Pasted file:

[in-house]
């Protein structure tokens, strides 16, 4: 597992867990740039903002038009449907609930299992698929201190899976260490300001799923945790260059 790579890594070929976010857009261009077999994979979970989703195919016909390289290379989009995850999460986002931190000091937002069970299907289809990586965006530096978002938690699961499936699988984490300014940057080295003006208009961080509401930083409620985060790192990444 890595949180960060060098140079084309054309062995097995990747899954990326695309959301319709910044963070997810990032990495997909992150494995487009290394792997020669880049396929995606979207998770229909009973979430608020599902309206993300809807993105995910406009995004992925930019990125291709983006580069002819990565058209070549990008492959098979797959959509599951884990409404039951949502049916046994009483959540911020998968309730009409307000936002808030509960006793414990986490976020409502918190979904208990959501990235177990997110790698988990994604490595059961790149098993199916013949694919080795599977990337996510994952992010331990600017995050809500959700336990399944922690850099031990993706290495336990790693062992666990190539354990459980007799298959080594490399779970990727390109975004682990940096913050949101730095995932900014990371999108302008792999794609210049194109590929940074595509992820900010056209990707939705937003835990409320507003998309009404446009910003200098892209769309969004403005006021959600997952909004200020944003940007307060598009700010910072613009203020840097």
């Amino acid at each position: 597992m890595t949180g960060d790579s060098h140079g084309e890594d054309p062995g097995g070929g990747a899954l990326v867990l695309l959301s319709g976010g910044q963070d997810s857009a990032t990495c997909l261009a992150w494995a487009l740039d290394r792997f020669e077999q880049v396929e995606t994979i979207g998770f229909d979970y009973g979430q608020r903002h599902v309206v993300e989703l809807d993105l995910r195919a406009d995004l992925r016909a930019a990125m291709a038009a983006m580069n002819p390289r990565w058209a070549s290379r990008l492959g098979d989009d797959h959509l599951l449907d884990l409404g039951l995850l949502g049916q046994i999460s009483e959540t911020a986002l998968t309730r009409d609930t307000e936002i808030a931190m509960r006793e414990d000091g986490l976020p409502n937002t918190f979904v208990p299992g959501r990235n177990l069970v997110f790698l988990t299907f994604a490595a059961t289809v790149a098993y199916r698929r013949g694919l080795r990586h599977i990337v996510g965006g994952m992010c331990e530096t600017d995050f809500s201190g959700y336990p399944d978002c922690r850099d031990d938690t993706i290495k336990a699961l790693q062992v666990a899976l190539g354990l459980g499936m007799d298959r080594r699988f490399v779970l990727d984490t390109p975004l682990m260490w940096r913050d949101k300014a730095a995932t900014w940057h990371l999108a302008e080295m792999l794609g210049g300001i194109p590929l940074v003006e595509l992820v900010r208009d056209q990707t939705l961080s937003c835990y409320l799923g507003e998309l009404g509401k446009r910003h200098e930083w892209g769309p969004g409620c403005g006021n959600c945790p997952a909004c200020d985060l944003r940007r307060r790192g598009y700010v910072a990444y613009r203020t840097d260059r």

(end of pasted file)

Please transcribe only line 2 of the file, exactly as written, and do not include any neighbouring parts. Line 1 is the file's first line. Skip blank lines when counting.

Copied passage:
């Protein structure tokens, strides 16, 4: 597992867990740039903002038009449907609930299992698929201190899976260490300001799923945790260059 790579890594070929976010857009261009077999994979979970989703195919016909390289290379989009995850999460986002931190000091937002069970299907289809990586965006530096978002938690699961499936699988984490300014940057080295003006208009961080509401930083409620985060790192990444 890595949180960060060098140079084309054309062995097995990747899954990326695309959301319709910044963070997810990032990495997909992150494995487009290394792997020669880049396929995606979207998770229909009973979430608020599902309206993300809807993105995910406009995004992925930019990125291709983006580069002819990565058209070549990008492959098979797959959509599951884990409404039951949502049916046994009483959540911020998968309730009409307000936002808030509960006793414990986490976020409502918190979904208990959501990235177990997110790698988990994604490595059961790149098993199916013949694919080795599977990337996510994952992010331990600017995050809500959700336990399944922690850099031990993706290495336990790693062992666990190539354990459980007799298959080594490399779970990727390109975004682990940096913050949101730095995932900014990371999108302008792999794609210049194109590929940074595509992820900010056209990707939705937003835990409320507003998309009404446009910003200098892209769309969004403005006021959600997952909004200020944003940007307060598009700010910072613009203020840097």